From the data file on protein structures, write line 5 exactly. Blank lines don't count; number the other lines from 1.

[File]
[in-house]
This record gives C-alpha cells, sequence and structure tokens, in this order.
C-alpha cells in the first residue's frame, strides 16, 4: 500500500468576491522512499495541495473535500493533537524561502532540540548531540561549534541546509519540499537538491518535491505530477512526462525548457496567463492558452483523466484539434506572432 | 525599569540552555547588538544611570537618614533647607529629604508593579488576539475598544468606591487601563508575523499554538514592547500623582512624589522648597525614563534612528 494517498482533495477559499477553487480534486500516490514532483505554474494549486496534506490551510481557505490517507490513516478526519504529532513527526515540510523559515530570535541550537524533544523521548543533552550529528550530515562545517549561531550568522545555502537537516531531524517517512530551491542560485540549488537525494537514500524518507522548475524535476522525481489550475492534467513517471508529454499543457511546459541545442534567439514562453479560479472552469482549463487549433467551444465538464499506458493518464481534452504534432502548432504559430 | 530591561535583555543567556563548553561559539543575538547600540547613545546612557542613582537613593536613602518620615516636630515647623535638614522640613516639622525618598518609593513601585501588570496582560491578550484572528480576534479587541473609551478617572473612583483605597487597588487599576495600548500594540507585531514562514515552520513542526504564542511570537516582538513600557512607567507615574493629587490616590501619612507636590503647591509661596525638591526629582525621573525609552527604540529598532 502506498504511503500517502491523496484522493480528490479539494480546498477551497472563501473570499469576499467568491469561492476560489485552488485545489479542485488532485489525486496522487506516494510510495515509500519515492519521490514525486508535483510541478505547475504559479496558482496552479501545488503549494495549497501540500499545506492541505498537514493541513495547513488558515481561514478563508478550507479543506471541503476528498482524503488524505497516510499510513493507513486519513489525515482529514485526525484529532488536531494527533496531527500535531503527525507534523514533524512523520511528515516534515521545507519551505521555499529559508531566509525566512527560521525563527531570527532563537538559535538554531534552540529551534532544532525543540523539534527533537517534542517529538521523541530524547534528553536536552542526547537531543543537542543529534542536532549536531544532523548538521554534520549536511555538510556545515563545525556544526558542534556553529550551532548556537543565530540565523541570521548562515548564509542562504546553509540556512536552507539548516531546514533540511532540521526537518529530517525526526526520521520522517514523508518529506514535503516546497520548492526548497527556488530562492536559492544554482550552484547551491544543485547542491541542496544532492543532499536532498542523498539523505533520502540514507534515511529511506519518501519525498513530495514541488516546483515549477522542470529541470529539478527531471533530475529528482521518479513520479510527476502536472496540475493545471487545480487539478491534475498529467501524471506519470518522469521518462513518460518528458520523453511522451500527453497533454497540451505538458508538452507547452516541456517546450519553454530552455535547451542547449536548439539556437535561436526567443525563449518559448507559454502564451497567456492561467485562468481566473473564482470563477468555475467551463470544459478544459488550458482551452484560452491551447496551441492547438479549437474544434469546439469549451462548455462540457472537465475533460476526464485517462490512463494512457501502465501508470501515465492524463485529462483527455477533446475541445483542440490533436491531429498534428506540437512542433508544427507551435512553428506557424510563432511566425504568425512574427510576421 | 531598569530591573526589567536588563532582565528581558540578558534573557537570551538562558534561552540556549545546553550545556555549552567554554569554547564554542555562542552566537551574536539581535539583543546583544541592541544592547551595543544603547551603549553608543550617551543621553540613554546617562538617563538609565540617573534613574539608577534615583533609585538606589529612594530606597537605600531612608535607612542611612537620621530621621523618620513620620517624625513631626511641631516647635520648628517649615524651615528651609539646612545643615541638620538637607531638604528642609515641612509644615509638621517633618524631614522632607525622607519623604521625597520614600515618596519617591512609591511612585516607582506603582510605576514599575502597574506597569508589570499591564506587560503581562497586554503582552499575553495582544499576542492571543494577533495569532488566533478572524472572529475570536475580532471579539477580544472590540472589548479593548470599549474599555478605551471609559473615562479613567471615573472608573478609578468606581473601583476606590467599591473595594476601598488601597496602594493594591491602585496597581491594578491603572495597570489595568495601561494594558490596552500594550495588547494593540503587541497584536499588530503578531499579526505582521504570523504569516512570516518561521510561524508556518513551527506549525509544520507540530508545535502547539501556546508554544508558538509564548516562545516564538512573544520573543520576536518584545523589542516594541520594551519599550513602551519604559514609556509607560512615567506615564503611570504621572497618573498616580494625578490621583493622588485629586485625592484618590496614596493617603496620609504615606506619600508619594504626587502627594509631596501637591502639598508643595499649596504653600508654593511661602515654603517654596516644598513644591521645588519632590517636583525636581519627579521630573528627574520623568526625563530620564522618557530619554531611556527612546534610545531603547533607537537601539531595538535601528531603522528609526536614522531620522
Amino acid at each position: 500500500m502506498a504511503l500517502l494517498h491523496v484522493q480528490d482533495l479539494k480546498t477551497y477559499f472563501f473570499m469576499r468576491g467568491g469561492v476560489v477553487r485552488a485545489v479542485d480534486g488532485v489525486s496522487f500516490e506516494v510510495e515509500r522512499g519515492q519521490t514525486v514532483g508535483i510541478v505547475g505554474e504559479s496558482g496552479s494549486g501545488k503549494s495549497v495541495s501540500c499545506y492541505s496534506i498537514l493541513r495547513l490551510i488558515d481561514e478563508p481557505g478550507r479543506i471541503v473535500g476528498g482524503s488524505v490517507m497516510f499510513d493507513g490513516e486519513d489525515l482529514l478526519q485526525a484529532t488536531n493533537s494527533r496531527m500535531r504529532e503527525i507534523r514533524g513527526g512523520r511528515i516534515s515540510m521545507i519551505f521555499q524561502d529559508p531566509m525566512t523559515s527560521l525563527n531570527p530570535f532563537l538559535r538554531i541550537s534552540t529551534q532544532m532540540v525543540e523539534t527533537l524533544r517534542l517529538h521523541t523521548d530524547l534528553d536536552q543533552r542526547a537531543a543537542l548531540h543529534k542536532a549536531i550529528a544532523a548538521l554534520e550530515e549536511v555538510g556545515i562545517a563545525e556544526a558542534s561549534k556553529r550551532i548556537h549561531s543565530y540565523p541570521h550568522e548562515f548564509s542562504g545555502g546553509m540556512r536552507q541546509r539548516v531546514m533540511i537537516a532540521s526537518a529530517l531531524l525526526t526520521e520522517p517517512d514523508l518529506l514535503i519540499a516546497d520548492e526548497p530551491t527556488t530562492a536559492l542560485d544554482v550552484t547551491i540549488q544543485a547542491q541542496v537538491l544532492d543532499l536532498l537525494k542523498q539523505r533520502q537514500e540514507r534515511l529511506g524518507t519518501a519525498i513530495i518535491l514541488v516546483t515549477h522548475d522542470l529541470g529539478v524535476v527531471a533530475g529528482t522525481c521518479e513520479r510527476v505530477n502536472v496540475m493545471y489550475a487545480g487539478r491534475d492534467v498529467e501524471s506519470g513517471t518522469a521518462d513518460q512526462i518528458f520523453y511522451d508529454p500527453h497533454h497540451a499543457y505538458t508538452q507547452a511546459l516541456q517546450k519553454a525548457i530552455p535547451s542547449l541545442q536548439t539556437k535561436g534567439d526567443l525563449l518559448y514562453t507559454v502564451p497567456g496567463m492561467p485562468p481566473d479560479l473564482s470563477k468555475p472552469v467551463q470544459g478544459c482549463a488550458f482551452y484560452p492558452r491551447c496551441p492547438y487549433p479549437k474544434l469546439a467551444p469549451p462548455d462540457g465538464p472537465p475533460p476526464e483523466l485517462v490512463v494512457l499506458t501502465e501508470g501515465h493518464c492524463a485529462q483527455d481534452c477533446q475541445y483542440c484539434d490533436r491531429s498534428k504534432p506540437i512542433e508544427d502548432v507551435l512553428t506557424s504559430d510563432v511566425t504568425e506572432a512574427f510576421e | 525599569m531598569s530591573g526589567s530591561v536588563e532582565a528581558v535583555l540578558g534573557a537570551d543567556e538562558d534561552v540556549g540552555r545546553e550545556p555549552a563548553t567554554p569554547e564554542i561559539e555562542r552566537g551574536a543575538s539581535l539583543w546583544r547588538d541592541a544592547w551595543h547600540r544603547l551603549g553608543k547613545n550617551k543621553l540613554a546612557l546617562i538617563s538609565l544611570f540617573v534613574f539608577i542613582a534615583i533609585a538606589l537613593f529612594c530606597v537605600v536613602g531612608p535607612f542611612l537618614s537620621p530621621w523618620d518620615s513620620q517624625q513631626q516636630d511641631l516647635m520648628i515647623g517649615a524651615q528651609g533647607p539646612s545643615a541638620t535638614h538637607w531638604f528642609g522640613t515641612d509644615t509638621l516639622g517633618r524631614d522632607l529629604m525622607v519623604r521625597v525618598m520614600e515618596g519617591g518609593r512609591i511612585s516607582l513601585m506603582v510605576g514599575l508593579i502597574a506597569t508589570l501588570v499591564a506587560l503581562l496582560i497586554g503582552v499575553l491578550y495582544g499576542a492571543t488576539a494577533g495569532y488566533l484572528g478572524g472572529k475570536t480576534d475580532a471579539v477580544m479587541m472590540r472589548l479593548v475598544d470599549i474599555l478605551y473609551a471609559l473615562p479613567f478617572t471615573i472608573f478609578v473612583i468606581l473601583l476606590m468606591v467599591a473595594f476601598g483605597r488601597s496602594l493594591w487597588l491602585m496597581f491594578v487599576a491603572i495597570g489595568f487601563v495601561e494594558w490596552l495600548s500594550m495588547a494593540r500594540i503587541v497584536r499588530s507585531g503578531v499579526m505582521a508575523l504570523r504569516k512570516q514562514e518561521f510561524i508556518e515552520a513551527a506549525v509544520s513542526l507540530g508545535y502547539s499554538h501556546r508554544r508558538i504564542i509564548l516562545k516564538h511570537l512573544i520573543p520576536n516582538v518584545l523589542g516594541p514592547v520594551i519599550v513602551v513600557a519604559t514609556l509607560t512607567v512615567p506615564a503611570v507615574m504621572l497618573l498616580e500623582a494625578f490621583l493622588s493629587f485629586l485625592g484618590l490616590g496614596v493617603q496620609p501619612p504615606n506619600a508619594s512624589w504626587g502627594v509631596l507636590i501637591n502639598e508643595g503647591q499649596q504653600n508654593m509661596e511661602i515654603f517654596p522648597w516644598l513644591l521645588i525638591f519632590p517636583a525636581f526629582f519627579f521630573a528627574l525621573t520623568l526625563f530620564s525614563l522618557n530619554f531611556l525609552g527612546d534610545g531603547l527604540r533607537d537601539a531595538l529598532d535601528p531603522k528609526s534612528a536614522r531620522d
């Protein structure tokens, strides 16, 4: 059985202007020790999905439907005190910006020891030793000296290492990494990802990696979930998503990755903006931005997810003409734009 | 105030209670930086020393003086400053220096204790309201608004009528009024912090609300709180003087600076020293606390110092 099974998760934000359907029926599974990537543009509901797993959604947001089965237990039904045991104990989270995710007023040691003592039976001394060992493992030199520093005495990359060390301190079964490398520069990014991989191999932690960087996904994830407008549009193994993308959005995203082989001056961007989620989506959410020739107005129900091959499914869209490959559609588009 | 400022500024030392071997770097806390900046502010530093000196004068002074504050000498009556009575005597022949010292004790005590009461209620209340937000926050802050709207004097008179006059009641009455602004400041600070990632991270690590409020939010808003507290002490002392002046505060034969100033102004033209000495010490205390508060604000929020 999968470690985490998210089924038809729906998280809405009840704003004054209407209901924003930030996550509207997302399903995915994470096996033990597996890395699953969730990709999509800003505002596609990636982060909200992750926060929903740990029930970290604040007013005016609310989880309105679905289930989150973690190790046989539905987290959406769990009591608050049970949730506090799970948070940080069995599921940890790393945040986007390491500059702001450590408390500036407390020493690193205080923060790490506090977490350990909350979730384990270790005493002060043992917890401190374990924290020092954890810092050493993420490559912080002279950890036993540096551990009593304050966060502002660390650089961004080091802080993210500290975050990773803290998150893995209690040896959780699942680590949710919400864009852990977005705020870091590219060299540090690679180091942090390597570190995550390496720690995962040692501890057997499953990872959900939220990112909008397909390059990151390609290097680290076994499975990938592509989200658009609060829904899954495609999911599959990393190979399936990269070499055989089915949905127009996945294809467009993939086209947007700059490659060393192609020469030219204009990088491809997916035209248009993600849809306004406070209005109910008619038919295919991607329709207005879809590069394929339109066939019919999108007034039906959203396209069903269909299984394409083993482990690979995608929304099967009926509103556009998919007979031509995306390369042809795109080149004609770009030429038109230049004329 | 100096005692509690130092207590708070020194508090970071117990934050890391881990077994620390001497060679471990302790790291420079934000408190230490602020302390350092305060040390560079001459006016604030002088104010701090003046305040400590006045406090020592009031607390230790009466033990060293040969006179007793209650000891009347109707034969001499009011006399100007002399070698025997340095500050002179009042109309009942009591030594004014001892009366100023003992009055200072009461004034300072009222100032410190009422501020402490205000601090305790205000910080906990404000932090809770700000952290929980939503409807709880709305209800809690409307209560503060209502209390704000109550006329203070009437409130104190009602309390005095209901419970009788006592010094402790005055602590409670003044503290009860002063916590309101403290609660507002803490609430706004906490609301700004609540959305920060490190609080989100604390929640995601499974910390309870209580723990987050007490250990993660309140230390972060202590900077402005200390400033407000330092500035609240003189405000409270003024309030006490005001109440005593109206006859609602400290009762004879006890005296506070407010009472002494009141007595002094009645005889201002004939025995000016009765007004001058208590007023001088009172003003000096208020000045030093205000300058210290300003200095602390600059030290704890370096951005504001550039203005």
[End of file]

């Protein structure tokens, strides 16, 4: 059985202007020790999905439907005190910006020891030793000296290492990494990802990696979930998503990755903006931005997810003409734009 | 105030209670930086020393003086400053220096204790309201608004009528009024912090609300709180003087600076020293606390110092 099974998760934000359907029926599974990537543009509901797993959604947001089965237990039904045991104990989270995710007023040691003592039976001394060992493992030199520093005495990359060390301190079964490398520069990014991989191999932690960087996904994830407008549009193994993308959005995203082989001056961007989620989506959410020739107005129900091959499914869209490959559609588009 | 400022500024030392071997770097806390900046502010530093000196004068002074504050000498009556009575005597022949010292004790005590009461209620209340937000926050802050709207004097008179006059009641009455602004400041600070990632991270690590409020939010808003507290002490002392002046505060034969100033102004033209000495010490205390508060604000929020 999968470690985490998210089924038809729906998280809405009840704003004054209407209901924003930030996550509207997302399903995915994470096996033990597996890395699953969730990709999509800003505002596609990636982060909200992750926060929903740990029930970290604040007013005016609310989880309105679905289930989150973690190790046989539905987290959406769990009591608050049970949730506090799970948070940080069995599921940890790393945040986007390491500059702001450590408390500036407390020493690193205080923060790490506090977490350990909350979730384990270790005493002060043992917890401190374990924290020092954890810092050493993420490559912080002279950890036993540096551990009593304050966060502002660390650089961004080091802080993210500290975050990773803290998150893995209690040896959780699942680590949710919400864009852990977005705020870091590219060299540090690679180091942090390597570190995550390496720690995962040692501890057997499953990872959900939220990112909008397909390059990151390609290097680290076994499975990938592509989200658009609060829904899954495609999911599959990393190979399936990269070499055989089915949905127009996945294809467009993939086209947007700059490659060393192609020469030219204009990088491809997916035209248009993600849809306004406070209005109910008619038919295919991607329709207005879809590069394929339109066939019919999108007034039906959203396209069903269909299984394409083993482990690979995608929304099967009926509103556009998919007979031509995306390369042809795109080149004609770009030429038109230049004329 | 100096005692509690130092207590708070020194508090970071117990934050890391881990077994620390001497060679471990302790790291420079934000408190230490602020302390350092305060040390560079001459006016604030002088104010701090003046305040400590006045406090020592009031607390230790009466033990060293040969006179007793209650000891009347109707034969001499009011006399100007002399070698025997340095500050002179009042109309009942009591030594004014001892009366100023003992009055200072009461004034300072009222100032410190009422501020402490205000601090305790205000910080906990404000932090809770700000952290929980939503409807709880709305209800809690409307209560503060209502209390704000109550006329203070009437409130104190009602309390005095209901419970009788006592010094402790005055602590409670003044503290009860002063916590309101403290609660507002803490609430706004906490609301700004609540959305920060490190609080989100604390929640995601499974910390309870209580723990987050007490250990993660309140230390972060202590900077402005200390400033407000330092500035609240003189405000409270003024309030006490005001109440005593109206006859609602400290009762004879006890005296506070407010009472002494009141007595002094009645005889201002004939025995000016009765007004001058208590007023001088009172003003000096208020000045030093205000300058210290300003200095602390600059030290704890370096951005504001550039203005």